2. By 2030, achieve access to adequate and equitable sanitation and hygiene for all and end open defecation, paying special attention to the needs of women and girls and those in vulnerable situations;

3. By 2030, improve water quality by reducing pollution, eliminating dumping and minimizing release of hazardous chemicals and materials, halving the proportion of untreated wastewater and substantially increasing recycling and safe reuse globally;

4. By 2030, substantially increase water-use efficiency across all sectors and ensure sustainable withdrawals and supply of freshwater to address water scarcity and substantially reduce the number of people suffering from water scarcity;

5. By 2030, implement integrated water resources management at all levels, including through trans-boundary cooperation as appropriate;

6. By 2020, protect and restore water-related ecosystems, including mountains, forests, wetlands, rivers, aquifers and lakes.

In addition:

A) By 2030, expand international cooperation and capacity-building support to developing countries in water- and sanitation-related activities and programmes, including water harvesting, desalination, water efficiency, wastewater treatment, recycling and reuse technologies;

B) Support and strengthen the participation of local communities in improving water and sanitation management.

2.6.1 India
Sustainable Development Goal 6, clean water and sanitation is at the very core of sustainable development, critical to the survival of people and the planet. The issues of health and wellness are closely related to adequate water supply and functional sanitation systems. This Goal addresses not only the issues related to drinking water, sanitation, and hygiene but also the quality and sustainability of water resources worldwide.
India having one-sixth of the world’s population, place equal access to essential health, clean water, and sanitation services in top priority. In October 2014 Swachh Bharat Abhiyan (Clean India Mission) was launched by the Prime Minister of India under the Flagship scheme of the Government of India.
Clean drinking water – 76% Indian habitations have full coverage, i.e. these habitations get more than 40 liters per capita per day. However, some habitations in India have water quality issues and the two most critical water quality issues are arsenic and fluoride contaminations. Piped water supply coverage in India is over 50% and in public spots. The objective is to have piped water supply in 90% of habitations by 2022 including 80% household coverage. Today household connections are only 15% so it is an ambitious target to attain. Major issues which confront here are groundwater and source sustainability. The efforts to achieve SDGs are catalyzing the process of accelerating India’s determination towards being water secure, clean and a healthy nation. (Soni, 2018)

2.6.2 Indonesia
Although Indonesia’s water resources account for almost 6 percent of the world’s water or 21 percent of the Asia-Pacific region’s total water resources, the country faces a worsening crisis over access to clean water for its 266.7 million people. While per-capita Gross National Product has increased dramatically over the past two decades, development of safe water hasn’t kept up. More than 27 million citizens lack safe water and 51 million lack adequate sanitation facilities according to the World Health Organization in 2016. (Rakhmat, 2018)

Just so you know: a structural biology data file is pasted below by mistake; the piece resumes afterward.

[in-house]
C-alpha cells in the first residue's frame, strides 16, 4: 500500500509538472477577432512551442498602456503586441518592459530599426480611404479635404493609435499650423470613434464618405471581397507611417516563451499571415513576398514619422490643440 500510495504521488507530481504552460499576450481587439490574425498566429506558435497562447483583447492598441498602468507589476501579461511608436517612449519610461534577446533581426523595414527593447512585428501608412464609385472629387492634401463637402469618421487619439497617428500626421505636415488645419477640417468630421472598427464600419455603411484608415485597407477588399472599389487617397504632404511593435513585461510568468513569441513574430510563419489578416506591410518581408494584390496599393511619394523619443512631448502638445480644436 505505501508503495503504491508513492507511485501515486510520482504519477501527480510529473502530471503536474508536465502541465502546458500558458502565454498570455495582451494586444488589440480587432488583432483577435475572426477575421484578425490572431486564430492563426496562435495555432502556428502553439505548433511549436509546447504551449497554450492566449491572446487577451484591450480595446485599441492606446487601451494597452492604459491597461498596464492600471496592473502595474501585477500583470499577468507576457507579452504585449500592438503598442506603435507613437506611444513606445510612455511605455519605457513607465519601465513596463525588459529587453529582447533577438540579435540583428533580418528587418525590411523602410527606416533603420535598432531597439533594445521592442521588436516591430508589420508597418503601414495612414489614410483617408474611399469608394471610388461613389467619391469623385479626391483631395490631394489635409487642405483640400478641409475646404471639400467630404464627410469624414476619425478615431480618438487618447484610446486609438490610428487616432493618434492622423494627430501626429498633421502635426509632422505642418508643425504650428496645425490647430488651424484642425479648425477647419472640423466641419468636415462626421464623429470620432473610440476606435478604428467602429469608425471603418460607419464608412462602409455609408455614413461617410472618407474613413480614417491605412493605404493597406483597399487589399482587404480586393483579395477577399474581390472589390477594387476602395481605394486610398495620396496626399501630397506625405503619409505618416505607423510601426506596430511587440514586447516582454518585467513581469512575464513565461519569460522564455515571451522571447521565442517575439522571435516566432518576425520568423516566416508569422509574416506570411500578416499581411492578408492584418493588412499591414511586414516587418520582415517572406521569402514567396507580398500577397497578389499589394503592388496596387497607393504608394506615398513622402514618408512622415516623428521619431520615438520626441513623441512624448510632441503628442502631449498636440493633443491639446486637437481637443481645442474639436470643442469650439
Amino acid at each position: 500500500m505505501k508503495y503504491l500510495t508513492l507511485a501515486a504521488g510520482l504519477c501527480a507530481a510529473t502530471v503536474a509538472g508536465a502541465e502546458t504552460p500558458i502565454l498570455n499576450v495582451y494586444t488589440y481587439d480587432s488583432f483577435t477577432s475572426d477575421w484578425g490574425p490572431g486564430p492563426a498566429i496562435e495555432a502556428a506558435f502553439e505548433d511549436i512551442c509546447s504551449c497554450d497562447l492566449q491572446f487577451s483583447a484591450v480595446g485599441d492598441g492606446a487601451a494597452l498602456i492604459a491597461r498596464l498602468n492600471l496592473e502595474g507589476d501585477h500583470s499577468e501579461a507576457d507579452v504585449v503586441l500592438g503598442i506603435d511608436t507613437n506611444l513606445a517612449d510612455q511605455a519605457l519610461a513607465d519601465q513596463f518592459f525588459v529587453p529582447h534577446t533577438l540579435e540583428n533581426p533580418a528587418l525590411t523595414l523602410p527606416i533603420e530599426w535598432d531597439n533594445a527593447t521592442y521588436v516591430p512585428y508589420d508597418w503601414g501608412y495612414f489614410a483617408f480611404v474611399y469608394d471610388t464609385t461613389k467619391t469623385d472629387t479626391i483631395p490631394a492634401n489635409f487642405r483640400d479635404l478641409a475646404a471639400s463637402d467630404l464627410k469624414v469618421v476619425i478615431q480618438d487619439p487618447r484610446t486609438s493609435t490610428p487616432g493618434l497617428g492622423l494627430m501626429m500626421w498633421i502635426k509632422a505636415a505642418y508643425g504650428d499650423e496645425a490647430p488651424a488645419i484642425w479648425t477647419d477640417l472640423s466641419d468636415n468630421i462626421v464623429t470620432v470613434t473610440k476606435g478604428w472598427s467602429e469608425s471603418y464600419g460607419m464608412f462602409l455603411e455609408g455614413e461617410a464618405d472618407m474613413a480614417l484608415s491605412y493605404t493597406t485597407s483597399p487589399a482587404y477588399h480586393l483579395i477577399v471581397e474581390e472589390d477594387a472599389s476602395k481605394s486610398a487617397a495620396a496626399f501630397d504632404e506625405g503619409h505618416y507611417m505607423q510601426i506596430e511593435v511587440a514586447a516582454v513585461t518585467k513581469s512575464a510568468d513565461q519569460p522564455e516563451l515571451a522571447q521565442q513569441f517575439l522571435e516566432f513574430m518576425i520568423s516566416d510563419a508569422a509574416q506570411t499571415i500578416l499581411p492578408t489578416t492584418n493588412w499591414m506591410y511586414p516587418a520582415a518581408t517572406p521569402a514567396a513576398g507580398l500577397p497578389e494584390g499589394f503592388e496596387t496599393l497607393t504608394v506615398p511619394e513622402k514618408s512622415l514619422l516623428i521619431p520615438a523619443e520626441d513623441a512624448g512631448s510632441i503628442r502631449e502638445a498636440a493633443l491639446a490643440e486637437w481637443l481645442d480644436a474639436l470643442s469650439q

In 2013, the proportion of households with access to safe drinking water is 67.7% while those with access to basic sanitation facilities only 60.9%. Therefore, 100 million people still have no access to drinking water and 120 million have no access to proper sanitation. (Tampubolon, 2015). Indonesia is a tropical country with sufficient water, but not always at the right place and time or of the right quality. Around 70% of the available water is on the islands of Kalimantan and Papua, which are populated by only 13% of the total population. On Java and Bali, however, water demand exceeds supply. During the MDG period (2000-2015), Indonesia successfully reduced the proportion of people lacking access to a safe water sources by more than half. (Cronin, 2017).

2.7 SDG Target 6.5
In 2015, the United Nations (UN) adopted 17 Sustainable Development Goals (SDGs), including SDG 6.5, which calls for the implementation of integrated water resource management at all levels including through trans-boundary cooperation as appropriate by 2030.
In 2016, the UN began the task of identifying the metrics to monitor the implementation of SDG 6.5. Almost 50 percent of the world’s land surface (excluding Antarctica) is within a trans-boundary river basin. Major population centres are dependent on shared waters for domestic, agricultural, and industrial uses. Water is central to sustainable development, making trans-boundary cooperation on water a core aspect of the SDGs. (McCracken, 2017).
Therefore, this dissertation attempts to explore the feasibility of partnership between the countries; India and Indonesia, for Clean Water through the lens of Sustainable Development Goal 6 ie. Clean Water.

?
Chapter 3
India – Indonesia Relations